to your convenience if we to rearrange your seating. and as a small compensation from the railroad, if you accompany me to the dining car, we'll give you a free meal. maybe we'll find a banana for your monkey. [ laughter ] >> i'm dick cavett, funnier than chet huntley, taller than mickey rooney, and pure and honest as new jersey. >> the dick cavett show, you could get people like norman mailer and woody allen. >> my only new year's resolution this year, i think i'm going to try to sleep through the nixon administration. >> you would have authors on. you would have heavyweight boxers. there were conversations. >> when you mentioned the national anthem and talk about playing it in any unorthodox way, you immediately get a guaranteed percentage of hate mail from people who say how dare -- >> that's not unorthodox. >> it isn't unorthodox?
>> no, no. i thought it was beautiful. there you go. [ applause ] >> i just thought anything that is interesting ought to have a place on a talk show rather than young pretty actresses who use the word "excited" in every sentence. >> you're not frequently seen on television. is that by choice? >> well, of course, it is the most impressive medium of all. it's the medium that's going to either save america or send it down into demise. there's no question about it. >> i'm getting out of it myself. >> really? >> we'll be back after this. >> what you do is book the best possible guests from different kinds of businesses, maybe not everybody in show business. some politics, some newspaper people. get them all on the stage together and hope that something works. but it's a great show. it's a great platform for people who have something to say. >> the point is they take these
scripts out of the drawers. they change the things around. maybe it doesn't work on "green acres," but with many of these shows, and that's why night after night, you turn on these serials, and they all seem as if they came out of the same bread box. >> back then you had lots and lots of copycats. you have "the addams family" and then "the munsters," and you have "bewitched." and then "i dream of jeannie." if one person is doing this fantastical hit, we're going to do that. >> now, is that considered a crime? >> i'm afraid not. there aren't any laws to protect us against bad tv shows yet. so you're safe. >> thank you. >> what i'm surprised by are some of the shows that i can't even imagine the pitch meetings for, like "hogan's heroes." >> it's a story about american prisoners of war in a nazi concentration camp, which doesn't sound like it's a funny comedy. >> why don't they trust us, schultz? >> that shows you how weird the '60s was right there. >> there is another one of our fine shows for this year. pit stop!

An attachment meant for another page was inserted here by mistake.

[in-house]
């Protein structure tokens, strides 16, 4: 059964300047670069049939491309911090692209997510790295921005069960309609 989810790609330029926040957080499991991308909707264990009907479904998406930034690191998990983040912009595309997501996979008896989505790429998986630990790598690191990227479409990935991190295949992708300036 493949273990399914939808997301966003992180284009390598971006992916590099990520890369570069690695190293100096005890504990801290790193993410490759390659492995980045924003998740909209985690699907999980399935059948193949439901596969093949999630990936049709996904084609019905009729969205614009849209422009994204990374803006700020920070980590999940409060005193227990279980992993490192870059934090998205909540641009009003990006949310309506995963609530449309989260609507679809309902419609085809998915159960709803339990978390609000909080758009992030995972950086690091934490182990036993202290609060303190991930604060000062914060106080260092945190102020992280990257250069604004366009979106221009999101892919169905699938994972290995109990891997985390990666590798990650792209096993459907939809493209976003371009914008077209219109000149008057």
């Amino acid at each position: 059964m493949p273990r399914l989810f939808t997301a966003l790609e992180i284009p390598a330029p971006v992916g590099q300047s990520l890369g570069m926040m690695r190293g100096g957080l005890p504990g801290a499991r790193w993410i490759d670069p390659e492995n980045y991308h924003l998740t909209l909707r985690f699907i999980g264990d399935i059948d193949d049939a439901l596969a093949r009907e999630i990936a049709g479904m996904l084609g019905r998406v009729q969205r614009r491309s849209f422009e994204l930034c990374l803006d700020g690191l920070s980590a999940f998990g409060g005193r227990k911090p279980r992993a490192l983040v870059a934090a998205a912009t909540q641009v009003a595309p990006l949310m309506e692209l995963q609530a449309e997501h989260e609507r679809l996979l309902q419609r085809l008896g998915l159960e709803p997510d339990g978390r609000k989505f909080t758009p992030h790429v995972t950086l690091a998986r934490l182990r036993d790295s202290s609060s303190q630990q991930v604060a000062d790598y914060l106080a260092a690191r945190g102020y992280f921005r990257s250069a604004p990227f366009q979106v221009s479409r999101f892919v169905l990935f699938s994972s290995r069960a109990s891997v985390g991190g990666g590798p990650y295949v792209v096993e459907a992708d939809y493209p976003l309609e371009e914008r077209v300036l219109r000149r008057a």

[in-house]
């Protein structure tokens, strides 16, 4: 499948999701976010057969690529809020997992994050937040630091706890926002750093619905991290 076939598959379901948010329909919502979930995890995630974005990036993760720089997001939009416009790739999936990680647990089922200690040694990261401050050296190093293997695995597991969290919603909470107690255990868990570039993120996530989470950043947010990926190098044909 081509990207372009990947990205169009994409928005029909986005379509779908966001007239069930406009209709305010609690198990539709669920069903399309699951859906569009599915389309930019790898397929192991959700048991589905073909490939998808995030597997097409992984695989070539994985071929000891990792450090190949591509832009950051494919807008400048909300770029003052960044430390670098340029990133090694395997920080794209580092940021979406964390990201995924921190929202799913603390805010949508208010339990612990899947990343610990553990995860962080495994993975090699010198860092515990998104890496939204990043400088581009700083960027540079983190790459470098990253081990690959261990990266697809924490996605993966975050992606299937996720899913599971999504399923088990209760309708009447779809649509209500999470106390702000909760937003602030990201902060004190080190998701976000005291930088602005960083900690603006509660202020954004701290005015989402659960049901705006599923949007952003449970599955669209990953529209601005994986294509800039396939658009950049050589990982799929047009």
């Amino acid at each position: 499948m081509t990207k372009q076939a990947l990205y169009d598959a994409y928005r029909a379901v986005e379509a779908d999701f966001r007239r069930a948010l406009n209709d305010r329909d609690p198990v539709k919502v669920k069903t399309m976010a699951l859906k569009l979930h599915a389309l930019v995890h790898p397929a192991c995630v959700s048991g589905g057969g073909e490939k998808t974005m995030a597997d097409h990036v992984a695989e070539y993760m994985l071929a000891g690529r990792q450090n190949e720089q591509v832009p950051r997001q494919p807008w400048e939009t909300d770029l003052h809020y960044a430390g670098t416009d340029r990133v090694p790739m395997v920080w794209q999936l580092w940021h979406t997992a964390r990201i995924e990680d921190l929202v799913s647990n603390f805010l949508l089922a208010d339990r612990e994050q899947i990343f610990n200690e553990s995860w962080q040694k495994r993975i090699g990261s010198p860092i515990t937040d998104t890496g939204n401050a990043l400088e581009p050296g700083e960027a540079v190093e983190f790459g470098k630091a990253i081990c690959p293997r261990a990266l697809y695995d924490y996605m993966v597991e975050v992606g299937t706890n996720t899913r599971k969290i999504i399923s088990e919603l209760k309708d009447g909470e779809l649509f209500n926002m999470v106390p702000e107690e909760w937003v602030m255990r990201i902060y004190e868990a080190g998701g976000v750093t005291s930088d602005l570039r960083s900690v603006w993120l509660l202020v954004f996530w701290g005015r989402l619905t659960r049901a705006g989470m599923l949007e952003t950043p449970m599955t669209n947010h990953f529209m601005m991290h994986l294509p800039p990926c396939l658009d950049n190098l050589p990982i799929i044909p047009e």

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cbs presents this program in color. >> i didn't have color television until i was 16 years old. yes, i lived like an animal. >> the following program is being brought to you in living color on nbc. >> getting the color tv was huge because suddenly we could watch "walt disney's wonderful world of color" on sunday nights, which was like just an acid trip of a show. we just could not believe it. tinkerbell going bing, bing, bing. and it was like special effects par excellence. ♪ the world is a carousel of color ♪ ♪ >> it also happened just coincidentally at the time when what we think of as the mod '60s came in. colors were all over the place
just as tv could start to take advantage of them. >> hi. >> well, glad you could make it. >> i remember saying stay tuned for "gidget" next, in color. wednesday nights, in color, on abc. it was a big marketing thing. >> color tv was a huge step forward as far as the technology went. and yet, i think of "lost in space." "lost in space" started off as a black and white show and went to color. it didn't get any better when it went to color. >> dr. smith, you're alive. >> of course i'm alive. do i look like a corpse? >> the period has a reputation for being tv as a kind of candy. sometimes it felt like there was this really aggressive innocence to it. >> you're only to blow that in an emergency. >> this is an emergency. you're standing on my foot! >> "gilligan's island" made no sense whatsoever logistically. how is the professor able to build all this stuff but not build a damn raft?